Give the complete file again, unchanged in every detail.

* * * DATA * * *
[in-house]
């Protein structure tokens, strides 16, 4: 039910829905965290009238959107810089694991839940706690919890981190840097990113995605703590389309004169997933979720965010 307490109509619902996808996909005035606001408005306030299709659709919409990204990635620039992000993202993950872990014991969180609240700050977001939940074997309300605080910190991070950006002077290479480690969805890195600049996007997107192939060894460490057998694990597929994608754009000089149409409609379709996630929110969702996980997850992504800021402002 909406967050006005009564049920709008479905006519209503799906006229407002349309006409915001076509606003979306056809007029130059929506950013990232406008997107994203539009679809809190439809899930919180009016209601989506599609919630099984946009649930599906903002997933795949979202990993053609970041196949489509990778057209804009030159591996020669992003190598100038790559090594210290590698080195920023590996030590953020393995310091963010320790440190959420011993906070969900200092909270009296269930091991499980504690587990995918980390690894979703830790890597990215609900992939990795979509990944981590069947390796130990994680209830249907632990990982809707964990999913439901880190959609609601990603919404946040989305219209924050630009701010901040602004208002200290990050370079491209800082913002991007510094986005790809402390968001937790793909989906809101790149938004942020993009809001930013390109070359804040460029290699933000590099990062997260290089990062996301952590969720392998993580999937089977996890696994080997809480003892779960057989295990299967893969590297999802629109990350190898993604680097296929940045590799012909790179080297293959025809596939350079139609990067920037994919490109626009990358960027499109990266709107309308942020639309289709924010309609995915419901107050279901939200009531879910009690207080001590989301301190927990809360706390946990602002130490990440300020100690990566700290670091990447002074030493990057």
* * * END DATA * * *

[in-house]
């Protein structure tokens, strides 16, 4: 039910829905965290009238959107810089694991839940706690919890981190840097990113995605703590389309004169997933979720965010 307490109509619902996808996909005035606001408005306030299709659709919409990204990635620039992000993202993950872990014991969180609240700050977001939940074997309300605080910190991070950006002077290479480690969805890195600049996007997107192939060894460490057998694990597929994608754009000089149409409609379709996630929110969702996980997850992504800021402002 909406967050006005009564049920709008479905006519209503799906006229407002349309006409915001076509606003979306056809007029130059929506950013990232406008997107994203539009679809809190439809899930919180009016209601989506599609919630099984946009649930599906903002997933795949979202990993053609970041196949489509990778057209804009030159591996020669992003190598100038790559090594210290590698080195920023590996030590953020393995310091963010320790440190959420011993906070969900200092909270009296269930091991499980504690587990995918980390690894979703830790890597990215609900992939990795979509990944981590069947390796130990994680209830249907632990990982809707964990999913439901880190959609609601990603919404946040989305219209924050630009701010901040602004208002200290990050370079491209800082913002991007510094986005790809402390968001937790793909989906809101790149938004942020993009809001930013390109070359804040460029290699933000590099990062997260290089990062996301952590969720392998993580999937089977996890696994080997809480003892779960057989295990299967893969590297999802629109990350190898993604680097296929940045590799012909790179080297293959025809596939350079139609990067920037994919490109626009990358960027499109990266709107309308942020639309289709924010309609995915419901107050279901939200009531879910009690207080001590989301301190927990809360706390946990602002130490990440300020100690990566700290670091990447002074030493990057």